• Kumiega, Andrew; Davis, Michael; and Van Vliet, Ben. “Perspectives: Bank on It.” Quality Progress 46, No 6: 30-37. 2013.
• López, María de los Angeles Tlahuiz; and Burguete, Esteban. “Change for the Better.” Six Sigma Forum Magazine 9, No. 3: 20–24. 2010.
• Van den Heuvel, Jaap; Does, Ronald J. M. M.; and Bisgaard, Soren. “Dutch Hospital Implements Six Sigma.” Six Sigma Forum Magazine 4, No. 2: 11–14. 2005.
• Venkateswarlu, Pulakanam. “Costs and Savings of Six Sigma Programs: An Empirical Study.” Quality Management Journal 18, No. 1: 7–22. 2012.
• Wise, Adam. “India-Based Life Insurer Improves Customer Retention Through Six Sigma, Quality Tools.” 2014.


About The Author

Matthew Barsalou’s picture

Matthew Barsalou

Matthew Barsalou is a statistical problem resolution master black belt at BorgWarner Turbo Systems Engineering GmbH. He is an ASQ-certified Six Sigma Black Belt, quality engineer, and quality technician; a TÜV-certified quality manager, quality management representative, and quality auditor; and a Smarter Solutions-certified lean Six Sigma Master Black Belt. He has a bachelor’s degree in industrial sciences, and master’s degrees in engineering, business administration, and liberal studies with emphasis in international business. Barsalou is author of Root Cause Analysis, Statistics for Six Sigma Black Belts, The ASQ Pocket Guide to Statistics for Six Sigma Black Belts, and The Quality Improvement Field Guide.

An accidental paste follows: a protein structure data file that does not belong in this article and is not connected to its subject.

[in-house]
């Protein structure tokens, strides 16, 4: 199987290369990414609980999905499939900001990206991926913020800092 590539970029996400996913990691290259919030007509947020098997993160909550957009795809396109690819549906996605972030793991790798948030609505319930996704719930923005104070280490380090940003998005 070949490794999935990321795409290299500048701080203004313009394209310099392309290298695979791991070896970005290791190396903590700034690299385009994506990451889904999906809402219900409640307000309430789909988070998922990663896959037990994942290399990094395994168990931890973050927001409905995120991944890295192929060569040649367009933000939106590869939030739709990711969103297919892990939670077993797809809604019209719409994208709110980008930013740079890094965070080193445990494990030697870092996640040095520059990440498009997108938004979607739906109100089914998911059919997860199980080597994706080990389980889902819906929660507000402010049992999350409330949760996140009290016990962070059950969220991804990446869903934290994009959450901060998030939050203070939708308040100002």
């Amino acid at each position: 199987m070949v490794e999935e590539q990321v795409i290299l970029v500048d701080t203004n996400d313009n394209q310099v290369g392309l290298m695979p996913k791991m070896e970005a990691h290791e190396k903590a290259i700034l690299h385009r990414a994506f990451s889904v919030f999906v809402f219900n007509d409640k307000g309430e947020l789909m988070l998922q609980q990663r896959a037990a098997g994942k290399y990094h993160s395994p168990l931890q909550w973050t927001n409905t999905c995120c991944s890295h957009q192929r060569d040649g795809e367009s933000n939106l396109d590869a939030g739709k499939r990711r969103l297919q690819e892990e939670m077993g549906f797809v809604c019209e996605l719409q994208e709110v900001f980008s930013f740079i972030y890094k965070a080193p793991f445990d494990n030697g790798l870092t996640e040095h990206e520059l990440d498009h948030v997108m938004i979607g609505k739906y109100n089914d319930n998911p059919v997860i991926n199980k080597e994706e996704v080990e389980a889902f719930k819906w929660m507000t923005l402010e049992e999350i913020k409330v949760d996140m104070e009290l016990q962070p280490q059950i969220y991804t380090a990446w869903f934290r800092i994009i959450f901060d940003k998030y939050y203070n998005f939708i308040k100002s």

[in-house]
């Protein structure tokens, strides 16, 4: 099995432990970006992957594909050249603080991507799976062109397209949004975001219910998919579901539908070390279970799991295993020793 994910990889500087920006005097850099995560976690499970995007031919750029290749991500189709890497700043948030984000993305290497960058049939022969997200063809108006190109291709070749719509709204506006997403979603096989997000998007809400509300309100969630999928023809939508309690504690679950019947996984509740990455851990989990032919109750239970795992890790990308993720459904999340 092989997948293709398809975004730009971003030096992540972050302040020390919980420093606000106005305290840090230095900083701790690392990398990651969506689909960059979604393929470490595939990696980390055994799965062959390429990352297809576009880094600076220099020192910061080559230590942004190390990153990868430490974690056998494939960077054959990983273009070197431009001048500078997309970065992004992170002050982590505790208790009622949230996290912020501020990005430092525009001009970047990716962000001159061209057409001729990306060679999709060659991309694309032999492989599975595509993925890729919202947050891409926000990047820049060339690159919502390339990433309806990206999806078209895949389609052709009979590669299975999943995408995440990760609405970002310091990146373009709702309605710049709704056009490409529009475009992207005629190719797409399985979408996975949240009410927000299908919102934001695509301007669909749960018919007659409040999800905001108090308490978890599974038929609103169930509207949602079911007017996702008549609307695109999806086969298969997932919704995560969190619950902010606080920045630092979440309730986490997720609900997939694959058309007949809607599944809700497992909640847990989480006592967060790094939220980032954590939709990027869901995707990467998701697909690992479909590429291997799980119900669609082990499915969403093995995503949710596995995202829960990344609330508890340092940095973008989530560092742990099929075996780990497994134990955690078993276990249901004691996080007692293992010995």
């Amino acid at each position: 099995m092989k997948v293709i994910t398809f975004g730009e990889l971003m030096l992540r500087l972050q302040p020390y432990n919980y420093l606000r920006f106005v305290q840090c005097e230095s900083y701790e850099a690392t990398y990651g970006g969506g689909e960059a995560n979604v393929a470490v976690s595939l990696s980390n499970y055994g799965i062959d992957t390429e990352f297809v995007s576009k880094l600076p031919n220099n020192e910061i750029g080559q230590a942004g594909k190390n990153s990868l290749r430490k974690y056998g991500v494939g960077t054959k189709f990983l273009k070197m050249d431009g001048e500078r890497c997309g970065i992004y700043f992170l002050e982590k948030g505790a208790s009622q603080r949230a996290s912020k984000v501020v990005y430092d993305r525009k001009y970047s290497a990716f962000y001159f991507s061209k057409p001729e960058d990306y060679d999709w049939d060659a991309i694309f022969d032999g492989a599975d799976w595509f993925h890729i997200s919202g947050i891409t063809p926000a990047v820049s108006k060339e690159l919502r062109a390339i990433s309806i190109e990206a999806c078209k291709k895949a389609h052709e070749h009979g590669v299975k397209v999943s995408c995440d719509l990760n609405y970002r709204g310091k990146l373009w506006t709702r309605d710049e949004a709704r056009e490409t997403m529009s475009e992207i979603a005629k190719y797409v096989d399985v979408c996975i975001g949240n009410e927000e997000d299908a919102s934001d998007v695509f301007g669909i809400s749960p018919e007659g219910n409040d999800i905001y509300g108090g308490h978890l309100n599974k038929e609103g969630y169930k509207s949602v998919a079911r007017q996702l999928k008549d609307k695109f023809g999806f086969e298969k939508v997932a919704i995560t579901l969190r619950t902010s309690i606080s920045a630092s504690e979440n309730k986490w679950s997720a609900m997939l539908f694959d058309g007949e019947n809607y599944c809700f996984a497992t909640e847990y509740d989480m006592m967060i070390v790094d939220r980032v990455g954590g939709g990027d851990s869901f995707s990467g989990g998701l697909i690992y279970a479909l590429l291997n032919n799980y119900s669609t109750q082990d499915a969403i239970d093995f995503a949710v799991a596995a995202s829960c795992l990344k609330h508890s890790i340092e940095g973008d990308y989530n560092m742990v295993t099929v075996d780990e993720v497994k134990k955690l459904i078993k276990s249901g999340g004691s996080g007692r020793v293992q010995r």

OK then, how about “irrelevant” in place of “dubious”?

Perhaps I should have said “irrelevant” in place of “dubious.” It is 2015; we should not even be having this conversation.

I reread my article and I did not see any reference to the validity of Six Sigma’s six sigma. It was simply not addressed. However, if you would like proof of some form, please see the references listed at the end of the column. The resulting savings in hard cash is what matters, not origin of the sigma shift.

Six Sigma's six sigma

The 1.5 Sigma shift/drift/correction is not "dubious" as you euphemistically claim.  It is fabricated, pure and utter nonsense.

These articles describe the origins of the Six Sigma nonsense in detail:http://www.qualitydigest.com/inside/six-sigma-article/six-sigma-lessons-...http://www.qualitydigest.com/inside/six-sigma-article/six-sigma-lessons-...

As Dr Wheeler puts it "a triumph over common sense".  If you suggest there is some validity to Six Sigma's six sigma, please prove it to us.